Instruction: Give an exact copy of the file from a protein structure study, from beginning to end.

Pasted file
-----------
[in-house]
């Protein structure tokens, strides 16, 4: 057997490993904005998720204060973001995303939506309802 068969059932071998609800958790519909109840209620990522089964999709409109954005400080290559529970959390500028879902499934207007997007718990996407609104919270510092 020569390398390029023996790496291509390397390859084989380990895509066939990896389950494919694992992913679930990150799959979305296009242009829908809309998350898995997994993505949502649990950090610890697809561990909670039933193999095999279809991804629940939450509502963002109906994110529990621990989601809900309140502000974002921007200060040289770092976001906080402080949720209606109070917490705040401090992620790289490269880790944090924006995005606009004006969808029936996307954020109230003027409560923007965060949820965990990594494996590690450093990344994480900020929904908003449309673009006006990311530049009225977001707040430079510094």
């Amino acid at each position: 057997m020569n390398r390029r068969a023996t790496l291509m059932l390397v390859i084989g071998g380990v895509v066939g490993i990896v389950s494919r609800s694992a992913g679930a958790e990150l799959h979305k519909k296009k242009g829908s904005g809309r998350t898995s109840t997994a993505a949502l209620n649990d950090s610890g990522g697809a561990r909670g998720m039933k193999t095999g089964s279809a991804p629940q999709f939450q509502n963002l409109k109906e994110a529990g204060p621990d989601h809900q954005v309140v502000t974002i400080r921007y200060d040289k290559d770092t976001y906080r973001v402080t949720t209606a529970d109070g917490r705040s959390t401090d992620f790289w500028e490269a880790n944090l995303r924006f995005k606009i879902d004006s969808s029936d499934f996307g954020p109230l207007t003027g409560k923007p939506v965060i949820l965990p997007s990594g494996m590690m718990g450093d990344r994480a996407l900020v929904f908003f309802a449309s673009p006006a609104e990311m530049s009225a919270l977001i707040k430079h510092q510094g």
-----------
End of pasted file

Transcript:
[in-house]
């Protein structure tokens, strides 16, 4: 057997490993904005998720204060973001995303939506309802 068969059932071998609800958790519909109840209620990522089964999709409109954005400080290559529970959390500028879902499934207007997007718990996407609104919270510092 020569390398390029023996790496291509390397390859084989380990895509066939990896389950494919694992992913679930990150799959979305296009242009829908809309998350898995997994993505949502649990950090610890697809561990909670039933193999095999279809991804629940939450509502963002109906994110529990621990989601809900309140502000974002921007200060040289770092976001906080402080949720209606109070917490705040401090992620790289490269880790944090924006995005606009004006969808029936996307954020109230003027409560923007965060949820965990990594494996590690450093990344994480900020929904908003449309673009006006990311530049009225977001707040430079510094």
């Amino acid at each position: 057997m020569n390398r390029r068969a023996t790496l291509m059932l390397v390859i084989g071998g380990v895509v066939g490993i990896v389950s494919r609800s694992a992913g679930a958790e990150l799959h979305k519909k296009k242009g829908s904005g809309r998350t898995s109840t997994a993505a949502l209620n649990d950090s610890g990522g697809a561990r909670g998720m039933k193999t095999g089964s279809a991804p629940q999709f939450q509502n963002l409109k109906e994110a529990g204060p621990d989601h809900q954005v309140v502000t974002i400080r921007y200060d040289k290559d770092t976001y906080r973001v402080t949720t209606a529970d109070g917490r705040s959390t401090d992620f790289w500028e490269a880790n944090l995303r924006f995005k606009i879902d004006s969808s029936d499934f996307g954020p109230l207007t003027g409560k923007p939506v965060i949820l965990p997007s990594g494996m590690m718990g450093d990344r994480a996407l900020v929904f908003f309802a449309s673009p006006a609104e990311m530049s009225a919270l977001i707040k430079h510092q510094g």